# Introduction to Array Math with NumPy Arrays

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from IPython.display import HTML

In [2]:
HTML('<img src="http://teaching.software-carpentry.org/wp-content/uploads/2012/11/array-math-cmap.png" height="500px">')

Out[2]:
In [3]:
import numpy as np


We'll need a couple of arrays for demo purposes...

In [4]:
a = np.arange(5)
b = np.arange(5, 10)
print a
print b

[0 1 2 3 4]
[5 6 7 8 9]


## Array Math with Scalars

Now we can use binary operators like +, -, *, /, and ** on these arrays, which will return new arrays. We'll start with combining arrays and scalars and then look at what happens with arrays on both sides of the operator.

In [5]:
a + 6

Out[5]:
array([ 6,  7,  8,  9, 10])

You could also do this with a loop, list comprehension, or the map function, but I think you'll agree a + 6 is much easier to read and write:

In [6]:
new_a = []
for i in xrange(a.size):
new_a.append(a[i] + 6)
np.array(new_a)

Out[6]:
array([ 6,  7,  8,  9, 10])

## Array Math with Two Arrays

You can also do math with two or more arrays using the binary operators:

In [7]:
a * b

Out[7]:
array([ 0,  6, 14, 24, 36])

The new arrays was constructed by multiplying the first element of a by the first element of b, and so on.

What if the arrays aren't the same size?

In [8]:
a = np.arange(5)
b = np.arange(6)
a * b

---------------------------------------------------------------------------
ValueError                                Traceback (most recent call last)
<ipython-input-8-8c541a828af2> in <module>()
1 a = np.arange(5)
2 b = np.arange(6)
----> 3 a * b

ValueError: operands could not be broadcast together with shapes (5) (6) 

Well that didn't work. What if the arrays are the same in at least one dimension?

In [9]:
a = np.ones((3, 2)) # 3 x 2
b = np.arange(4, 6) # 1 x 2
a * b

Out[9]:
array([[ 4.,  5.],
[ 4.,  5.],
[ 4.,  5.]])

NumPy saw that b could be repeated to match a's shape and did that automatically. It will also work if the number of rows matches:

In [10]:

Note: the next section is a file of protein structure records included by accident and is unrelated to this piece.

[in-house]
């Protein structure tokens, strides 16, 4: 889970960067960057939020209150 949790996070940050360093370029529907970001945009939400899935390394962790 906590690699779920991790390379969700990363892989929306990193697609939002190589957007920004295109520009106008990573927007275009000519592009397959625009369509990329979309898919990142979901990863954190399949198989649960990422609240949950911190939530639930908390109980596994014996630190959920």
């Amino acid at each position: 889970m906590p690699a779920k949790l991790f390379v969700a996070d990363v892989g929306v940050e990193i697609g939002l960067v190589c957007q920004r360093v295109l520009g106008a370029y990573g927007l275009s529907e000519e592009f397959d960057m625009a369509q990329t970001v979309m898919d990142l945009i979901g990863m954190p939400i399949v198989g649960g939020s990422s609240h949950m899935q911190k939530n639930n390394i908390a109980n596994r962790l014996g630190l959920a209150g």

b = np.array([[4], [5], [6]]) # 3 x 1
a * b

Out[10]:
array([[ 4.,  4.],
[ 5.,  5.],
[ 6.,  6.]])

Will two 2d arrays work if one can be repeated to match the other?

In [11]:
a = np.ones((4, 2)) # 4 rows, 2 columns
b = np.array([[4, 5], [6, 7]]) # 2 rows, 2 columns
a * b

---------------------------------------------------------------------------
ValueError                                Traceback (most recent call last)
<ipython-input-11-14ab02e48779> in <module>()
1 a = np.ones((4, 2)) # 4 rows, 2 columns
2 b = np.array([[4, 5], [6, 7]]) # 2 rows, 2 columns
----> 3 a * b

ValueError: operands could not be broadcast together with shapes (4,2) (2,2) 

In this case NumPy couldn't figure out what to do and raised an exception. But let's look at what happens when one array matches the dimensionality of a subarray in the other:

In [12]:
a = np.ones((4, 3, 2))
b = np.array([[4, 5], [6, 7], [8, 9]]) # 3 x 2
a * b

Out[12]:
array([[[ 4.,  5.],
[ 6.,  7.],
[ 8.,  9.]],

[[ 4.,  5.],
[ 6.,  7.],
[ 8.,  9.]],

[[ 4.,  5.],
[ 6.,  7.],
[ 8.,  9.]],

[[ 4.,  5.],
[ 6.,  7.],
[ 8.,  9.]]])

Here were are getting into arrays of higher dimensionality so it becomes harder to visualize.

When combining two arrays the operation must fit into one these categories:

1. The arrays are the same shape.
2. The array with smaller number of dimensions matches the last dimensions of the other array.
• For example, an array with dimensions (4, 3, 2) and an array with dimensions (3, 2) can be combined.

# Teaching Discussion

1. I prefer to do live coding when working in front of a class so I would print this out and use it as lecture notes, but the class would see me working in an empty notebook.
2. On their own learners can step through this, read my annotations, and change things to see what happens.
3. Having a small amount of code followed by the result of that code makes it easy to see the result of changes, as shown in Bret Victor's demo. Thinking of the book, I think demonstrating situations that work and situations that error helps reinforce underlying mechanics for students.
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